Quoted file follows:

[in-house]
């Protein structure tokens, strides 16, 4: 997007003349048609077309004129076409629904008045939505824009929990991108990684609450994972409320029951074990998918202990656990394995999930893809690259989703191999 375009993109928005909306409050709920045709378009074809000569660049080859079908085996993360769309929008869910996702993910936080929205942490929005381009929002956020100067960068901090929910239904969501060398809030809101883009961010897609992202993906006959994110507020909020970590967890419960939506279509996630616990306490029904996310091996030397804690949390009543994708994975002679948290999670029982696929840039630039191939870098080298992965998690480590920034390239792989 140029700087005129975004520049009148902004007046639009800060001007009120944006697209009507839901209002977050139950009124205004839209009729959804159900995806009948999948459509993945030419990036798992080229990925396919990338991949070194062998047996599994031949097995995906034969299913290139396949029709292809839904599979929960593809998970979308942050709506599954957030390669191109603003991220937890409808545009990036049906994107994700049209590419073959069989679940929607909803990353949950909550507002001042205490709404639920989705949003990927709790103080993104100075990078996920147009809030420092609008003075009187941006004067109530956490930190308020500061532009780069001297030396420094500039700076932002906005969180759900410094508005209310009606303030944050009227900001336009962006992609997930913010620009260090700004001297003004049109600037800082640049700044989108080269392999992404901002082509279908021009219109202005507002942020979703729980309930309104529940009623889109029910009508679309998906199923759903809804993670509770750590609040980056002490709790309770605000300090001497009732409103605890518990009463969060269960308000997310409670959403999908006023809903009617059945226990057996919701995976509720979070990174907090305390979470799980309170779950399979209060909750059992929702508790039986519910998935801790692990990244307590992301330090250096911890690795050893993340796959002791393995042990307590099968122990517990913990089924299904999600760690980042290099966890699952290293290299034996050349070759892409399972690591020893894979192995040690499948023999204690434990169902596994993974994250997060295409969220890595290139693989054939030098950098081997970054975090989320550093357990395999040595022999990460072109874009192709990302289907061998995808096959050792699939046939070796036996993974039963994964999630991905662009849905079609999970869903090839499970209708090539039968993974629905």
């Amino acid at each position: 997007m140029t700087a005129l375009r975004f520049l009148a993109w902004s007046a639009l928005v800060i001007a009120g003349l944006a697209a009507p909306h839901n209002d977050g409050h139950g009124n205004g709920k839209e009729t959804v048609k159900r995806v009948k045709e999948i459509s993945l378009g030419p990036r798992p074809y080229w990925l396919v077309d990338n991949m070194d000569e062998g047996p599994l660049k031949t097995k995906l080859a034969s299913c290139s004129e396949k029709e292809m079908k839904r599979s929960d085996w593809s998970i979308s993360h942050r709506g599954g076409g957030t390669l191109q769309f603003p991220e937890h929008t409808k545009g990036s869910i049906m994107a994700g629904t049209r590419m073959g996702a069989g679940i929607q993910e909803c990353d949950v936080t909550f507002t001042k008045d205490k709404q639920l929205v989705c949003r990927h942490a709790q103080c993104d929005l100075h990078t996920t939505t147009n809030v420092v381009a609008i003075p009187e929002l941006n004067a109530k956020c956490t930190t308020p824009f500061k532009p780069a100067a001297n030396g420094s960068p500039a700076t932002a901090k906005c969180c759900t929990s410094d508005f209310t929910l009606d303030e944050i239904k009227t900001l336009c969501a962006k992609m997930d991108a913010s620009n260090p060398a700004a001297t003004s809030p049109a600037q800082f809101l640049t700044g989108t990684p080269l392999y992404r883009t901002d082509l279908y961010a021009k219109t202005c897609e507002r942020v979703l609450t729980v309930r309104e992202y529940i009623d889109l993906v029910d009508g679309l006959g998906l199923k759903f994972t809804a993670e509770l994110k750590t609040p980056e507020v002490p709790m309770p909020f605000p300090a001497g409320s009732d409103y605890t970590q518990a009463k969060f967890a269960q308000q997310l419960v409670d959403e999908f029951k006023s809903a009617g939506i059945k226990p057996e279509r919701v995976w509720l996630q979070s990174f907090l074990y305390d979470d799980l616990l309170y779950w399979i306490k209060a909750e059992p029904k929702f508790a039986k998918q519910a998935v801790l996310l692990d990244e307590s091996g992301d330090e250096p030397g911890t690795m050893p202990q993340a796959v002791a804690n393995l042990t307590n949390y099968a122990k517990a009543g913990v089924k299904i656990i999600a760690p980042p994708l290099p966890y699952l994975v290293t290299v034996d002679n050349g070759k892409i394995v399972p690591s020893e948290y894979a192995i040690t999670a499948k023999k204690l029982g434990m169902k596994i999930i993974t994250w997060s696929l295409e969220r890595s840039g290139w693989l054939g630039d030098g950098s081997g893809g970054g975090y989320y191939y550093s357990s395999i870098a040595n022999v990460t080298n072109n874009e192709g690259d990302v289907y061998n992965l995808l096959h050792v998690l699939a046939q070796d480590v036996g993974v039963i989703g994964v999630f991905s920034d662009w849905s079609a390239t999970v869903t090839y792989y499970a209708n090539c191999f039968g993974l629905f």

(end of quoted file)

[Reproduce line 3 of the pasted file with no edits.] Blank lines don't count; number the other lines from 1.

């Amino acid at each position: 997007m140029t700087a005129l375009r975004f520049l009148a993109w902004s007046a639009l928005v800060i001007a009120g003349l944006a697209a009507p909306h839901n209002d977050g409050h139950g009124n205004g709920k839209e009729t959804v048609k159900r995806v009948k045709e999948i459509s993945l378009g030419p990036r798992p074809y080229w990925l396919v077309d990338n991949m070194d000569e062998g047996p599994l660049k031949t097995k995906l080859a034969s299913c290139s004129e396949k029709e292809m079908k839904r599979s929960d085996w593809s998970i979308s993360h942050r709506g599954g076409g957030t390669l191109q769309f603003p991220e937890h929008t409808k545009g990036s869910i049906m994107a994700g629904t049209r590419m073959g996702a069989g679940i929607q993910e909803c990353d949950v936080t909550f507002t001042k008045d205490k709404q639920l929205v989705c949003r990927h942490a709790q103080c993104d929005l100075h990078t996920t939505t147009n809030v420092v381009a609008i003075p009187e929002l941006n004067a109530k956020c956490t930190t308020p824009f500061k532009p780069a100067a001297n030396g420094s960068p500039a700076t932002a901090k906005c969180c759900t929990s410094d508005f209310t929910l009606d303030e944050i239904k009227t900001l336009c969501a962006k992609m997930d991108a913010s620009n260090p060398a700004a001297t003004s809030p049109a600037q800082f809101l640049t700044g989108t990684p080269l392999y992404r883009t901002d082509l279908y961010a021009k219109t202005c897609e507002r942020v979703l609450t729980v309930r309104e992202y529940i009623d889109l993906v029910d009508g679309l006959g998906l199923k759903f994972t809804a993670e509770l994110k750590t609040p980056e507020v002490p709790m309770p909020f605000p300090a001497g409320s009732d409103y605890t970590q518990a009463k969060f967890a269960q308000q997310l419960v409670d959403e999908f029951k006023s809903a009617g939506i059945k226990p057996e279509r919701v995976w509720l996630q979070s990174f907090l074990y305390d979470d799980l616990l309170y779950w399979i306490k209060a909750e059992p029904k929702f508790a039986k998918q519910a998935v801790l996310l692990d990244e307590s091996g992301d330090e250096p030397g911890t690795m050893p202990q993340a796959v002791a804690n393995l042990t307590n949390y099968a122990k517990a009543g913990v089924k299904i656990i999600a760690p980042p994708l290099p966890y699952l994975v290293t290299v034996d002679n050349g070759k892409i394995v399972p690591s020893e948290y894979a192995i040690t999670a499948k023999k204690l029982g434990m169902k596994i999930i993974t994250w997060s696929l295409e969220r890595s840039g290139w693989l054939g630039d030098g950098s081997g893809g970054g975090y989320y191939y550093s357990s395999i870098a040595n022999v990460t080298n072109n874009e192709g690259d990302v289907y061998n992965l995808l096959h050792v998690l699939a046939q070796d480590v036996g993974v039963i989703g994964v999630f991905s920034d662009w849905s079609a390239t999970v869903t090839y792989y499970a209708n090539c191999f039968g993974l629905f």